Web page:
The Samuel Gompers Papers, Volume 12

The Last Years, 1922-24
Author: Samuel Gompers, Edited by Peter J. Albert and Grace Palladino
The final years of a steadfast fighter for labor justice
Cloth – $125
Publication Date
Cloth: 03/28/2011
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About the Book

Still working hard in his seventies, Samuel Gompers gave no thought to retiring. But he faced a world of challenges in his final years as president of the American Federation of Labor. Ascendant Republicans were hostile. Conflicts over tactics and strategies divided the labor movement. And continuing unemployment kept the workforce in check. Despite all this, Gompers "kept the faith," helping revitalize the AFL's nonpartisan political efforts, launching a campaign to organize women workers, and strengthening the Pan-American Federation of Labor. At the same time, he challenged government agencies like the Railroad Labor Board and continued his efforts to abolish child labor and fight labor injunctions.

Although historians often assess these years as the most conservative and least productive period of Gompers's life, this final volume of the Samuel Gompers Papers demonstrates that even in this tumultuous time he continued his forward-looking leadership of the labor movement and retained his keen sense of judgment.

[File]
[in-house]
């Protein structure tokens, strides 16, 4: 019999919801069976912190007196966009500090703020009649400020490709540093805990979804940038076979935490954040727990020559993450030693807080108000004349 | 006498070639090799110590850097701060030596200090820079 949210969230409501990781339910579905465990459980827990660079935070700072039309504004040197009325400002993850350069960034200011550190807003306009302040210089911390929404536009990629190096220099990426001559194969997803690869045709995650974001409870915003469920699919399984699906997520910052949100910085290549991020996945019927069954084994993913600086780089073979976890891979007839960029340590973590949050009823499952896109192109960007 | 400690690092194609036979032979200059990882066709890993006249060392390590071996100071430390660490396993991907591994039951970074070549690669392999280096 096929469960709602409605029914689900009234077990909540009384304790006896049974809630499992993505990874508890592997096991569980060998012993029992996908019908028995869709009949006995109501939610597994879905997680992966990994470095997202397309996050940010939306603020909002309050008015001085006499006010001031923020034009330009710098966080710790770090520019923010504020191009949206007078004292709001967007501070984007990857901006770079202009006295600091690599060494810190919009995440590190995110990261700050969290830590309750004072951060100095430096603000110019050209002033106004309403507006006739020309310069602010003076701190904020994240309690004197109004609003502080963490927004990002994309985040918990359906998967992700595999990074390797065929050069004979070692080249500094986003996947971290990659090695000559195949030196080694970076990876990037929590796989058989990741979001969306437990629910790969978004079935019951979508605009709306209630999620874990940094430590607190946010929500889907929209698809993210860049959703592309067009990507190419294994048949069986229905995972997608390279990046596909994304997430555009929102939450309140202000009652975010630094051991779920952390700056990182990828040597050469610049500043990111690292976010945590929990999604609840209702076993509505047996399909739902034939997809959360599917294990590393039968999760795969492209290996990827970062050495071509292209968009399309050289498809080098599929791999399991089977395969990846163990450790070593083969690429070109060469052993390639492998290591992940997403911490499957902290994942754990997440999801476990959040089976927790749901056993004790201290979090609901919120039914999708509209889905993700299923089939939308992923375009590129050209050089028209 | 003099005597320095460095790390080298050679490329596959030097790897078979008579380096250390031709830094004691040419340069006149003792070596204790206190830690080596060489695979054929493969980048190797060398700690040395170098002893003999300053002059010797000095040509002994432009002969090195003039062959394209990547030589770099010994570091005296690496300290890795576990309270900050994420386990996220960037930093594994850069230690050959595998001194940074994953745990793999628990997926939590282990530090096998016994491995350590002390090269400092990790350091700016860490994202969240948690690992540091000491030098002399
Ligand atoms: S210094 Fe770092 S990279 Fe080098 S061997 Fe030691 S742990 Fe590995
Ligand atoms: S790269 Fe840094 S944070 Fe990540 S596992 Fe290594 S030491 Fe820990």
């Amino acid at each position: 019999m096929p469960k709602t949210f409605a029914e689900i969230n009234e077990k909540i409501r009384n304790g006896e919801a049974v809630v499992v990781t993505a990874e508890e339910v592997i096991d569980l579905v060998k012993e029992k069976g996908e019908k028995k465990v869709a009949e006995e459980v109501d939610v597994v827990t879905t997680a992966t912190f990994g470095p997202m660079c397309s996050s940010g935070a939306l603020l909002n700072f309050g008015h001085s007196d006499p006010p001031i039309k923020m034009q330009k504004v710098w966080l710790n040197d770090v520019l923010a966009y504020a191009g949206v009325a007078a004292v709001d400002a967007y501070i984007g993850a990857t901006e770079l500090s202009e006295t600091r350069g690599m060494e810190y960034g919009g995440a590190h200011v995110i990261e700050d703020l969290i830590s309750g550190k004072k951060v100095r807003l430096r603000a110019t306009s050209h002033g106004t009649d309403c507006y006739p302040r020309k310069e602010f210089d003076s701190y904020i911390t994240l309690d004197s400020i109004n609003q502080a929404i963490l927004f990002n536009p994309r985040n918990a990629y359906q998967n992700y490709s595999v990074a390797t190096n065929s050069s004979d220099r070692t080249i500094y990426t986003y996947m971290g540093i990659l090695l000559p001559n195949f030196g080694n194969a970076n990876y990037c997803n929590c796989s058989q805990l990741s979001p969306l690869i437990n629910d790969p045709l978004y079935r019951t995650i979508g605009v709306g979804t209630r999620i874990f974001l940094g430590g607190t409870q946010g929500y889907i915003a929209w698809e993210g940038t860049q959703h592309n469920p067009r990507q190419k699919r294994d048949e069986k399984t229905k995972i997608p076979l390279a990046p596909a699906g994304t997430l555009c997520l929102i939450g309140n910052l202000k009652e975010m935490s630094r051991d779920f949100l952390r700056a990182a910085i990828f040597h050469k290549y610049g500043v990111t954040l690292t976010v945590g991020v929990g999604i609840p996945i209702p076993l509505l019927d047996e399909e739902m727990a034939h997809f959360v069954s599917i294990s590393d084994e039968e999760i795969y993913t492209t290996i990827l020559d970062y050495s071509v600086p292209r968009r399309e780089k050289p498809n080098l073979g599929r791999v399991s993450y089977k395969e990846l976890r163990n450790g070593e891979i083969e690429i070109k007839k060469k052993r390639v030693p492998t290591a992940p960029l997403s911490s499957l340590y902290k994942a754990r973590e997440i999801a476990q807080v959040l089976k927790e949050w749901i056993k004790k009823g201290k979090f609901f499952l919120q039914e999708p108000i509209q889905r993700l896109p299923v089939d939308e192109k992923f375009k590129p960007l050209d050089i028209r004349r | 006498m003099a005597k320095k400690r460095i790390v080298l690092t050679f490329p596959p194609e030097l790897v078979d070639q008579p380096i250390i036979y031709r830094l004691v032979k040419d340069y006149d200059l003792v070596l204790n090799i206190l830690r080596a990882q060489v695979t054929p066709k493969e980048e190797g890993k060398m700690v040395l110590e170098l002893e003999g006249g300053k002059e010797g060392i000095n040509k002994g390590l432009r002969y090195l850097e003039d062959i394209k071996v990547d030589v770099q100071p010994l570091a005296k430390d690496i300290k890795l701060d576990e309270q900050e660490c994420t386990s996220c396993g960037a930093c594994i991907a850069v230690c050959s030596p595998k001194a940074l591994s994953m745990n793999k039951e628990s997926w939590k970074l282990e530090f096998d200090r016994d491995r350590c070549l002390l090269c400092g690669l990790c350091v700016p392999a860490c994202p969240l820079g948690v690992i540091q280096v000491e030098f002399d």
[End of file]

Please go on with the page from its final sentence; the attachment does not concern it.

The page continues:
About the Author

Peter J. Albert and Grace Palladino are codirectors of the Samuel Gompers Papers. Peter J. Albert's other books include the fifteen-volume Perspectives on the American Revolution, coedited with Ronald Hoffman. Grace Palladino's most recent book is Skilled Hands, Strong Spirits: A Century of Building Trades History.

This volume was supported by a grant from the National Historical Publications and Records Commission.

Also by this author

The Samuel Gompers Papers, Volume 9 coverThe Samuel Gompers Papers, Volume 10 coverThe Samuel Gompers Papers, Volume 11 coverThe Samuel Gompers Papers, Volume 13 cover


"A distinguished and invaluable collection."--Bruce Laurie, Industrial and Labor Relations Review

"This last volume is as exceptionally well produced as the first. . . recaptures the force, the failings, and the achievements of this unflappable union leader"--The Journal of American History